The normal recovery time for an abdominal hysterectomy can take 6-8 weeks. However, it is possible to recover from laparoscopic and vaginal hysterectomies in as little as two weeks. If you live alone, asking a family member or friend for help may allow you to take things easier.

The full hysterectomy recovery time can potentially take up to 12 weeks. Mind, most women feel that they have recovered around the 8-week mark.

Why am I so emotional after the hysterectomy?

woman feeling emotional after a hysterectomy

In women of childbearing age, ovary removal triggers immediate menopause, which may result in intense emotions. The change in hormone levels due to sudden menopause can lead to crying spells, insomnia, mood swings, and irritability. To help you feel better if you are feeling very emotional or sad, here are some tips:

  • Practice self-care. You can do relaxing things like reading, listening to music, and meditating. Taking care of your basic needs, like healthy eating and hygiene, can make you feel better.
  • Keep a journal. Writing down your thoughts and feelings daily can help you process emotions and track your progress.
  • Manage pain effectively. Work with your doctor to ensure any pain is well-controlled so it doesn’t add to stress or low mood.
  • Accept your emotions. It’s normal to feel sadness, anxiety, or other emotions after surgery. Allow yourself to feel what you feel without judgment.
  • Seek support if needed. Don’t hesitate to contact your doctor or a therapist if negative feelings persist or worsen over time. Support helps ensure a healthy recovery.

Further reading: Beat Depression after Hysterectomy: 5 Vital Tips To Manage These Emotions.

What to Wear During the Hysterectomy Recovery Time?

Wearing comfortable clothing is a smart move until your incision has fully healed. Anything that is too tight can be uncomfortable and potentially lengthen the time it takes for the incision to heal. You may also find it better to wear underwear that is a size larger than normal.

If you suffer from abdominal swelling, wearing your normal clothes can be very uncomfortable for the first few weeks. Try not to irritate the wound area with tight clothes. You can also look well in oversized tees, loose-fitting pants, jumpsuits, and t-shirt dresses.

Frequently Asked Questions about Hysterectomy Recovery Time

How soon can you fly?

Doctors usually advise you not to fly until you fully recover and pain-free. During a fairly long flight, include staying well hydrated and doing leg exercises while seated.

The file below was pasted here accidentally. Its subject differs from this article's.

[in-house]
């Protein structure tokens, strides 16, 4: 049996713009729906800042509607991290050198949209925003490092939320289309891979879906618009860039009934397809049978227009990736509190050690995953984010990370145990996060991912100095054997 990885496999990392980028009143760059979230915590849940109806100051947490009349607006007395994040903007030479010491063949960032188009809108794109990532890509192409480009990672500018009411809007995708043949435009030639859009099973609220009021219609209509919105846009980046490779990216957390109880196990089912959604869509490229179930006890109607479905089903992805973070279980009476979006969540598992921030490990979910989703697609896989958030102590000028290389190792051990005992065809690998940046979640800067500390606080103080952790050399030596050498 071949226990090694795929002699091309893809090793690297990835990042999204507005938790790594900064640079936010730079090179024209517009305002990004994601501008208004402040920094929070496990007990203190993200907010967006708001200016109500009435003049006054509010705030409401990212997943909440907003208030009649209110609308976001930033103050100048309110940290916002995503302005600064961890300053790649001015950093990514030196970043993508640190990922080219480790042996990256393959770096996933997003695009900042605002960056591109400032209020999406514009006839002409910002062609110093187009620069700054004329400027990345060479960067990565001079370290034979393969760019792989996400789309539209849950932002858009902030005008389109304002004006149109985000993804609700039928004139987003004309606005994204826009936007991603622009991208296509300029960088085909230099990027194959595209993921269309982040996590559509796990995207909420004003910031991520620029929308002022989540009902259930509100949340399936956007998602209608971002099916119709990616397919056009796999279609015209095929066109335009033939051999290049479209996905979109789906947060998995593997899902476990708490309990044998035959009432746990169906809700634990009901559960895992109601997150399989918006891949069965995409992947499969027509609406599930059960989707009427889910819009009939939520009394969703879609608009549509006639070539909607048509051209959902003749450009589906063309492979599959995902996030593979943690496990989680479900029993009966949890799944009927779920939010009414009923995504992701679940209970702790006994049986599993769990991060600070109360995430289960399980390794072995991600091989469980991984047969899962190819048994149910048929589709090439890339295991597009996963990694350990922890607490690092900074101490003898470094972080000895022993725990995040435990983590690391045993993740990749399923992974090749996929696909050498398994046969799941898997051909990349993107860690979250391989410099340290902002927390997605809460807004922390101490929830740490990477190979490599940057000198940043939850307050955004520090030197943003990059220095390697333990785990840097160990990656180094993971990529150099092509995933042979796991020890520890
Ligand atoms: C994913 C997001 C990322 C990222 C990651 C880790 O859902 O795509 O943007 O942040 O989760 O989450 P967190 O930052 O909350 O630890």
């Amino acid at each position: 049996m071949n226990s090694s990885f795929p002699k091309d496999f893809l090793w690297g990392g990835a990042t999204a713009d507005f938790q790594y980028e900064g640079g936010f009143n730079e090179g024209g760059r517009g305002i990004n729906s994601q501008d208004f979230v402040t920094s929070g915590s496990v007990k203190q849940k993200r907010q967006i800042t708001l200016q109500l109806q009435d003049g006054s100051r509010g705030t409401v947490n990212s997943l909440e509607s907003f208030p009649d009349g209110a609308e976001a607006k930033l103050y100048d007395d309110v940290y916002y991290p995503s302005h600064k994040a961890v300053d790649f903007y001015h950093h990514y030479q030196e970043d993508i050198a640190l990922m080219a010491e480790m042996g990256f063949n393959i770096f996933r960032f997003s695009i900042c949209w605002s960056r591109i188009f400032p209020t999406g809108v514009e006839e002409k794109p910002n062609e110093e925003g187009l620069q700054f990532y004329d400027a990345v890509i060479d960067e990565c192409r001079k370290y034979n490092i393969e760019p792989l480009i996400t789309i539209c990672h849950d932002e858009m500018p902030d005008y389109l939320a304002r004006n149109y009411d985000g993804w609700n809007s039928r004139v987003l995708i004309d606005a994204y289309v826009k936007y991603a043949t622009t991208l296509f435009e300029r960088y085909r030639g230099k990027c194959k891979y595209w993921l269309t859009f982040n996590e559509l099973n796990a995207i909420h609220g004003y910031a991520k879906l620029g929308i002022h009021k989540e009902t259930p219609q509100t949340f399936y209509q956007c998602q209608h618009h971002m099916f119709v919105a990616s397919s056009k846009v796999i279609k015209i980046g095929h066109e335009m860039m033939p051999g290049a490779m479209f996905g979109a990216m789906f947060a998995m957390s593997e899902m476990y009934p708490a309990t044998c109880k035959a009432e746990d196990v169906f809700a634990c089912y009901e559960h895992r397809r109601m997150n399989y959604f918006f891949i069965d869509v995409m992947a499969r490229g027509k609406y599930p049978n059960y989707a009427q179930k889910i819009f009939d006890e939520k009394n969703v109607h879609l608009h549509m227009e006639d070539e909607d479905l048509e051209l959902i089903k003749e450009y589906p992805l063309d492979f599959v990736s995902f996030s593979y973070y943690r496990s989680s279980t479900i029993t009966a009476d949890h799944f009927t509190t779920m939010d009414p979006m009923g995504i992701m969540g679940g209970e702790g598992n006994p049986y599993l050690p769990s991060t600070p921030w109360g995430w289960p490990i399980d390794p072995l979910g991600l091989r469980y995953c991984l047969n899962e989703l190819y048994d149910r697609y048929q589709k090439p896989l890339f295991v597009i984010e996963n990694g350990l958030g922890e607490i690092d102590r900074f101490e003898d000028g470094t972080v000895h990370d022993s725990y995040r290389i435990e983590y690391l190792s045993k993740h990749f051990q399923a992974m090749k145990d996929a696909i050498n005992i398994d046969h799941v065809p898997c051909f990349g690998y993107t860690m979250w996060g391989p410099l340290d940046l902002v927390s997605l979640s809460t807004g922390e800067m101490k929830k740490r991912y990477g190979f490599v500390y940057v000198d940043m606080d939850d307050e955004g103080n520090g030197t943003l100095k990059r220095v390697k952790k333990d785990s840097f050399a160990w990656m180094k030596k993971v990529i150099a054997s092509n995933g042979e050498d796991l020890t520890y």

Remember that airlines will often have their own guidelines and restrictions on flying after surgery. So, it’s worth checking before you book a flight. Major surgery like a hysterectomy may require your surgeon’s written permission.

How long do you have to be off work after a hysterectomy?

Generally, you can return to work within 3-4 weeks, but it can be up to 8 weeks before you feel fully ready. You may need to be extra careful if you have a fairly physical role.
Remember that heavy lifting should not be performed for at least 6 weeks. However, sometimes, this can be difficult if your job requires much physical effort.

How long does it take to heal internally from a hysterectomy?

Women usually must wait 4 – 6 weeks for internal sutures to heal. After surgery, don’t engage in sexual activity until you’ve had a checkup. Ask your doctor when you are permitted to engage in sexual activity again. In some cases, this can take up to 6 to 12 weeks.

When can I drive after a hysterectomy?

Most women can resume driving again within 2 to 6 weeks, but this can vary depending on the type of surgery and your doctor’s instructions. Because the laparoscopic hysterectomy recovery time is shorter, you can probably drive sooner than that. One thing to consider is whether you can wear a seatbelt comfortably and perform emergency stops. How fast you react in such a situation depends on whether you can move your lower limbs without causing pain. Additionally, many women need strong pain medications like opioids after a hysterectomy. These medications can have side effects, causing drowsiness and dizziness, negatively impacting your ability to drive safely. It’s also a good idea to check with your insurance provider. If anything happens, you don’t want to find yourself uninsured.

What happens to the empty space after a hysterectomy?

After a hysterectomy, the empty space left by the removal of the uterus is typically filled with the surrounding tissues and organs adjusting to the changes. Your body is remarkable in adapting to these changes, and over time, the area can be occupied by nearby tissues and organs. It’s important to remember that everyone’s healing process is unique and may take varying amounts of time.

Key Takeaways:

  • The hysterectomy recovery time varies depending on factors like age, health, and the type of surgery.
  • Immediately after the surgery, you will spend a few days in the hospital under medical supervision.
  • Recovery at home can take up to eight weeks, depending on your individual circumstances.
  • Follow your doctor’s advice, prioritize self-care, and listen to your body during recovery.
  • Consult your doctor if you have any concerns or questions about your hysterectomy recovery.

Reviewed by: Kimberly Langdon M.D. (OB/GYN)
Date reviewed: 19/3/2019